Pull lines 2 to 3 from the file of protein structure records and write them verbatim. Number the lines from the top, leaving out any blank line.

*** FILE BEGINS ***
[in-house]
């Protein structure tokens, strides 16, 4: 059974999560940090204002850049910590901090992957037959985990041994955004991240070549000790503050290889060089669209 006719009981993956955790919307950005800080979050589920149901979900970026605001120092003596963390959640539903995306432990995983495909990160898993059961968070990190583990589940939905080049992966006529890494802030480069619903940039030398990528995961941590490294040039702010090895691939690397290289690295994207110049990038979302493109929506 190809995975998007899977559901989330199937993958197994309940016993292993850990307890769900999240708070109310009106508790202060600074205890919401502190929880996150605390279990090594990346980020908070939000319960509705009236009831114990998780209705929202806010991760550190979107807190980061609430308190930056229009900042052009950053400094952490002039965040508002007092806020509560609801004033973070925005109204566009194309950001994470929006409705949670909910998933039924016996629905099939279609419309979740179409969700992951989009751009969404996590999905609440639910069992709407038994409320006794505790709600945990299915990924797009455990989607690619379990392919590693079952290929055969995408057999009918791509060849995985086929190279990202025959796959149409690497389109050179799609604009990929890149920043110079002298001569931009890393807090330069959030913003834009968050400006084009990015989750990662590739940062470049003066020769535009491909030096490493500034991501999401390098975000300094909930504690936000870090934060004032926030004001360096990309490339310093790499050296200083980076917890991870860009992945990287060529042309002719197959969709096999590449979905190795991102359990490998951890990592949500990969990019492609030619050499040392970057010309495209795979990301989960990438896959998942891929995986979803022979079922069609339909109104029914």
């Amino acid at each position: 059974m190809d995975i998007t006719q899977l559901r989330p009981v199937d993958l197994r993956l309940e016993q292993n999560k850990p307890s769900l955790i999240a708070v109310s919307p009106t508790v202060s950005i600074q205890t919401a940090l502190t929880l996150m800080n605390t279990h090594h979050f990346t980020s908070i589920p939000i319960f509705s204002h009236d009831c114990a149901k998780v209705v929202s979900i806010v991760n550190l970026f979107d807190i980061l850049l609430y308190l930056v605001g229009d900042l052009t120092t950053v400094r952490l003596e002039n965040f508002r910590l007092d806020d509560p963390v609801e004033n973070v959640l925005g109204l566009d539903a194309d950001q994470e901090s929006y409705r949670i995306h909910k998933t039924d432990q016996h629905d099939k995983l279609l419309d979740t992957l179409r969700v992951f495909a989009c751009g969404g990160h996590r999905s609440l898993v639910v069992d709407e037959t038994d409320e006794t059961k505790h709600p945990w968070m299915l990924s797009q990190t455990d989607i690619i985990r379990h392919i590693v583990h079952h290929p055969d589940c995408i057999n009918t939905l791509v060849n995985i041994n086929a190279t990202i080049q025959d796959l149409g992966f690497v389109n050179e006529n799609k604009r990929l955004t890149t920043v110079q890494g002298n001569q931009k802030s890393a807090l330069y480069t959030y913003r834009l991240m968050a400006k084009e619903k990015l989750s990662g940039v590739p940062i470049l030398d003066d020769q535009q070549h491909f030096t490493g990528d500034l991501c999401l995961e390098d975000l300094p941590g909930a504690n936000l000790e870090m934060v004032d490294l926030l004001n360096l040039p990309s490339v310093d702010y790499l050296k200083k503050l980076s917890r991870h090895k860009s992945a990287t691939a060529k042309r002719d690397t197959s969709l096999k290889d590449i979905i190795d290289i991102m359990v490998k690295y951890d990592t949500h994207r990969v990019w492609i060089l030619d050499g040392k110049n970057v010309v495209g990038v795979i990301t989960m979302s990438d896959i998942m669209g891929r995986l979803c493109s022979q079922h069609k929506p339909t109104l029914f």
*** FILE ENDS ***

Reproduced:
């Protein structure tokens, strides 16, 4: 059974999560940090204002850049910590901090992957037959985990041994955004991240070549000790503050290889060089669209 006719009981993956955790919307950005800080979050589920149901979900970026605001120092003596963390959640539903995306432990995983495909990160898993059961968070990190583990589940939905080049992966006529890494802030480069619903940039030398990528995961941590490294040039702010090895691939690397290289690295994207110049990038979302493109929506 190809995975998007899977559901989330199937993958197994309940016993292993850990307890769900999240708070109310009106508790202060600074205890919401502190929880996150605390279990090594990346980020908070939000319960509705009236009831114990998780209705929202806010991760550190979107807190980061609430308190930056229009900042052009950053400094952490002039965040508002007092806020509560609801004033973070925005109204566009194309950001994470929006409705949670909910998933039924016996629905099939279609419309979740179409969700992951989009751009969404996590999905609440639910069992709407038994409320006794505790709600945990299915990924797009455990989607690619379990392919590693079952290929055969995408057999009918791509060849995985086929190279990202025959796959149409690497389109050179799609604009990929890149920043110079002298001569931009890393807090330069959030913003834009968050400006084009990015989750990662590739940062470049003066020769535009491909030096490493500034991501999401390098975000300094909930504690936000870090934060004032926030004001360096990309490339310093790499050296200083980076917890991870860009992945990287060529042309002719197959969709096999590449979905190795991102359990490998951890990592949500990969990019492609030619050499040392970057010309495209795979990301989960990438896959998942891929995986979803022979079922069609339909109104029914």
């Amino acid at each position: 059974m190809d995975i998007t006719q899977l559901r989330p009981v199937d993958l197994r993956l309940e016993q292993n999560k850990p307890s769900l955790i999240a708070v109310s919307p009106t508790v202060s950005i600074q205890t919401a940090l502190t929880l996150m800080n605390t279990h090594h979050f990346t980020s908070i589920p939000i319960f509705s204002h009236d009831c114990a149901k998780v209705v929202s979900i806010v991760n550190l970026f979107d807190i980061l850049l609430y308190l930056v605001g229009d900042l052009t120092t950053v400094r952490l003596e002039n965040f508002r910590l007092d806020d509560p963390v609801e004033n973070v959640l925005g109204l566009d539903a194309d950001q994470e901090s929006y409705r949670i995306h909910k998933t039924d432990q016996h629905d099939k995983l279609l419309d979740t992957l179409r969700v992951f495909a989009c751009g969404g990160h996590r999905s609440l898993v639910v069992d709407e037959t038994d409320e006794t059961k505790h709600p945990w968070m299915l990924s797009q990190t455990d989607i690619i985990r379990h392919i590693v583990h079952h290929p055969d589940c995408i057999n009918t939905l791509v060849n995985i041994n086929a190279t990202i080049q025959d796959l149409g992966f690497v389109n050179e006529n799609k604009r990929l955004t890149t920043v110079q890494g002298n001569q931009k802030s890393a807090l330069y480069t959030y913003r834009l991240m968050a400006k084009e619903k990015l989750s990662g940039v590739p940062i470049l030398d003066d020769q535009q070549h491909f030096t490493g990528d500034l991501c999401l995961e390098d975000l300094p941590g909930a504690n936000l000790e870090m934060v004032d490294l926030l004001n360096l040039p990309s490339v310093d702010y790499l050296k200083k503050l980076s917890r991870h090895k860009s992945a990287t691939a060529k042309r002719d690397t197959s969709l096999k290889d590449i979905i190795d290289i991102m359990v490998k690295y951890d990592t949500h994207r990969v990019w492609i060089l030619d050499g040392k110049n970057v010309v495209g990038v795979i990301t989960m979302s990438d896959i998942m669209g891929r995986l979803c493109s022979q079922h069609k929506p339909t109104l029914f």